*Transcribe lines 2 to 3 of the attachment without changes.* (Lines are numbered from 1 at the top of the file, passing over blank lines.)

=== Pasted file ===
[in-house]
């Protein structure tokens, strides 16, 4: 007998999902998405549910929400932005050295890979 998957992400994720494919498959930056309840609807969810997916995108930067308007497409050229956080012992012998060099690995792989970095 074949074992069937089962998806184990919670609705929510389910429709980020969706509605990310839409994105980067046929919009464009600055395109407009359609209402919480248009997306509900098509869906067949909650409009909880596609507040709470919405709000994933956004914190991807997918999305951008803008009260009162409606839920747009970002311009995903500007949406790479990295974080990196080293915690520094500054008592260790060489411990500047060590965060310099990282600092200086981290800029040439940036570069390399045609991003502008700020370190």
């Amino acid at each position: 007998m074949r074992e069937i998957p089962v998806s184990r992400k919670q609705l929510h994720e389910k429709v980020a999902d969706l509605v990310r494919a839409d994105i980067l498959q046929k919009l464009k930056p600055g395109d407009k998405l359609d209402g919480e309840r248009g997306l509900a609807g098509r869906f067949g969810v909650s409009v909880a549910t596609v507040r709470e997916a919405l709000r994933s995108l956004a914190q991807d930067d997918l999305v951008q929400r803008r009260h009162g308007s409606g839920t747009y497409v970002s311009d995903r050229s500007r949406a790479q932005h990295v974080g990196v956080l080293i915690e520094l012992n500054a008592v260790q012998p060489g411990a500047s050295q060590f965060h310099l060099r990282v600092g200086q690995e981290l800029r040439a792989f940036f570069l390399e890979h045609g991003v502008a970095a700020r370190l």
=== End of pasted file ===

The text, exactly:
């Protein structure tokens, strides 16, 4: 007998999902998405549910929400932005050295890979 998957992400994720494919498959930056309840609807969810997916995108930067308007497409050229956080012992012998060099690995792989970095 074949074992069937089962998806184990919670609705929510389910429709980020969706509605990310839409994105980067046929919009464009600055395109407009359609209402919480248009997306509900098509869906067949909650409009909880596609507040709470919405709000994933956004914190991807997918999305951008803008009260009162409606839920747009970002311009995903500007949406790479990295974080990196080293915690520094500054008592260790060489411990500047060590965060310099990282600092200086981290800029040439940036570069390399045609991003502008700020370190």
């Amino acid at each position: 007998m074949r074992e069937i998957p089962v998806s184990r992400k919670q609705l929510h994720e389910k429709v980020a999902d969706l509605v990310r494919a839409d994105i980067l498959q046929k919009l464009k930056p600055g395109d407009k998405l359609d209402g919480e309840r248009g997306l509900a609807g098509r869906f067949g969810v909650s409009v909880a549910t596609v507040r709470e997916a919405l709000r994933s995108l956004a914190q991807d930067d997918l999305v951008q929400r803008r009260h009162g308007s409606g839920t747009y497409v970002s311009d995903r050229s500007r949406a790479q932005h990295v974080g990196v956080l080293i915690e520094l012992n500054a008592v260790q012998p060489g411990a500047s050295q060590f965060h310099l060099r990282v600092g200086q690995e981290l800029r040439a792989f940036f570069l390399e890979h045609g991003v502008a970095a700020r370190l």